- Oftentimes, we are more inclined to hire less experienced candidates that are eager to work hard and study the internals of a given job. They are motivated and genuinely interested in learning everything they’ve studied and tried themselves, but couldn’t practice long enough.
- That doesn’t exclude qualified senior staff – but motivation is important for our company culture (since we often organize different workshops or attend industry conferences).
- Candidates who openly share their evening and weekend activities can send a positive signal during an interview as well.
- Being an active member of an industry meetup group, a volunteer at events, reading popular industry blogs and magazines are a good indicator.
- Working on pet projects or maintaining a blog or an active educational social media channel is a good sign, too.
- Having a portfolio of home-made projects or other assignments published online or listed in the CV means that the candidate is also willing to invest the extra time and effort.
We’re usually fairly transparent while conducting interviews internally. While we don’t enforce overtime (except for some team leaders working across time zones), we do believe that career growth is not limited to the 40-hour work week.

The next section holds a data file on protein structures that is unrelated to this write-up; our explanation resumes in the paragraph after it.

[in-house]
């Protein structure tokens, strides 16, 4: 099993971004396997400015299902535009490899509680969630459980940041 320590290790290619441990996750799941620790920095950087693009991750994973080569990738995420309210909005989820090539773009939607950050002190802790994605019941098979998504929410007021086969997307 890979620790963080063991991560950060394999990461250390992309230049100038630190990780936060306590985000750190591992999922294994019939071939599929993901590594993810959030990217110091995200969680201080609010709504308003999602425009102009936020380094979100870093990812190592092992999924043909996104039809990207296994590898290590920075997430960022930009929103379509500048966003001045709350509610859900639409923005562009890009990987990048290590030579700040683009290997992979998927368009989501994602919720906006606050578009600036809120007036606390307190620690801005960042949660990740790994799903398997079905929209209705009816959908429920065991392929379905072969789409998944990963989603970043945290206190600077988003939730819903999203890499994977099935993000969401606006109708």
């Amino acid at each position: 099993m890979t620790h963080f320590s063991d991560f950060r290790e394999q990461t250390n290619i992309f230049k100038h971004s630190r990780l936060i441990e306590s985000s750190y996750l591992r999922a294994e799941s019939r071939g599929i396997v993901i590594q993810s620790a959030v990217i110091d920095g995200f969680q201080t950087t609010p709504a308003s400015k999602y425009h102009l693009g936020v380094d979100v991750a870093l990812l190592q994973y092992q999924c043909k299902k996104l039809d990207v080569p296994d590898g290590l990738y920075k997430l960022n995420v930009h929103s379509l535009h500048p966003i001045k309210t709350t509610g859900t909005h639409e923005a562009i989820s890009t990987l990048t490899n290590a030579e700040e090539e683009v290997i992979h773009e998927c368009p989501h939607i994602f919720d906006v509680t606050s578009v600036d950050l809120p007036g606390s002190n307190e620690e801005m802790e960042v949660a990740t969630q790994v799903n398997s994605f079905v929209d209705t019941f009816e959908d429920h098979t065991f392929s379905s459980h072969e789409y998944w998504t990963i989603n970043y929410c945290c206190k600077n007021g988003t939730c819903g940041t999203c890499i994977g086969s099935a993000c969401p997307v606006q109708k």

Identifying The Good Culture Fit
Our best team members engage in workshops, hackatons, industry events or other collaborative initiatives that help them grow. We share that openly during interviews and explain how our team members contribute to different areas outside of work.
We are also quite zealous in terms of deadlines and take our commitment to clients seriously and people are expected to communicate proactively in case of possible delays as early as possible. This is explained upfront as well.
Even if an applicant manages to dodge the tricky questions, it becomes fairly clear that they aren’t a good culture fit if they turn off their phone at 7 pm and always decline an invitation for additional team activities. Some companies don’t require that involvement, but those who are looking for motivated staff members should communicate explicitly and expect a lower hiring rate as a result of that.